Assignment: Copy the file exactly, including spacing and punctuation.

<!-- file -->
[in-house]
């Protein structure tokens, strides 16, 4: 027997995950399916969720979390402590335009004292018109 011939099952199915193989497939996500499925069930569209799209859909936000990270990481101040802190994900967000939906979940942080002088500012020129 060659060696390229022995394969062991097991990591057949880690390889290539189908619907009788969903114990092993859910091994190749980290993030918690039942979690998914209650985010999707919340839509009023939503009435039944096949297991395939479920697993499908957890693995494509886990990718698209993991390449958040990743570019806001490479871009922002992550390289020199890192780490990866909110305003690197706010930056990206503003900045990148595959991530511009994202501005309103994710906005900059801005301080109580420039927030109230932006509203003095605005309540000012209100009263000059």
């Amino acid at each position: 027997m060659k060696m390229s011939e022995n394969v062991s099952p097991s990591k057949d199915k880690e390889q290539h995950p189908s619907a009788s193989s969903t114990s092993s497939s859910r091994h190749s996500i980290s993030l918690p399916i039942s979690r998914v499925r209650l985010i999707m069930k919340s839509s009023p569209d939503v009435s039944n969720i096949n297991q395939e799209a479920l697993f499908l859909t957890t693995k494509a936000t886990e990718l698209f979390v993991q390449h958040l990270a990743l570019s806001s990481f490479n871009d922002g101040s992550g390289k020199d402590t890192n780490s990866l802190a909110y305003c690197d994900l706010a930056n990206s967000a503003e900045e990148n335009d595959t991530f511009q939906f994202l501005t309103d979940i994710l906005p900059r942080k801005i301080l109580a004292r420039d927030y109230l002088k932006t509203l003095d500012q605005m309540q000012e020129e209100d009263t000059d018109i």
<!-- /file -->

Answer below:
[in-house]
């Protein structure tokens, strides 16, 4: 027997995950399916969720979390402590335009004292018109 011939099952199915193989497939996500499925069930569209799209859909936000990270990481101040802190994900967000939906979940942080002088500012020129 060659060696390229022995394969062991097991990591057949880690390889290539189908619907009788969903114990092993859910091994190749980290993030918690039942979690998914209650985010999707919340839509009023939503009435039944096949297991395939479920697993499908957890693995494509886990990718698209993991390449958040990743570019806001490479871009922002992550390289020199890192780490990866909110305003690197706010930056990206503003900045990148595959991530511009994202501005309103994710906005900059801005301080109580420039927030109230932006509203003095605005309540000012209100009263000059």
């Amino acid at each position: 027997m060659k060696m390229s011939e022995n394969v062991s099952p097991s990591k057949d199915k880690e390889q290539h995950p189908s619907a009788s193989s969903t114990s092993s497939s859910r091994h190749s996500i980290s993030l918690p399916i039942s979690r998914v499925r209650l985010i999707m069930k919340s839509s009023p569209d939503v009435s039944n969720i096949n297991q395939e799209a479920l697993f499908l859909t957890t693995k494509a936000t886990e990718l698209f979390v993991q390449h958040l990270a990743l570019s806001s990481f490479n871009d922002g101040s992550g390289k020199d402590t890192n780490s990866l802190a909110y305003c690197d994900l706010a930056n990206s967000a503003e900045e990148n335009d595959t991530f511009q939906f994202l501005t309103d979940i994710l906005p900059r942080k801005i301080l109580a004292r420039d927030y109230l002088k932006t509203l003095d500012q605005m309540q000012e020129e209100d009263t000059d018109i």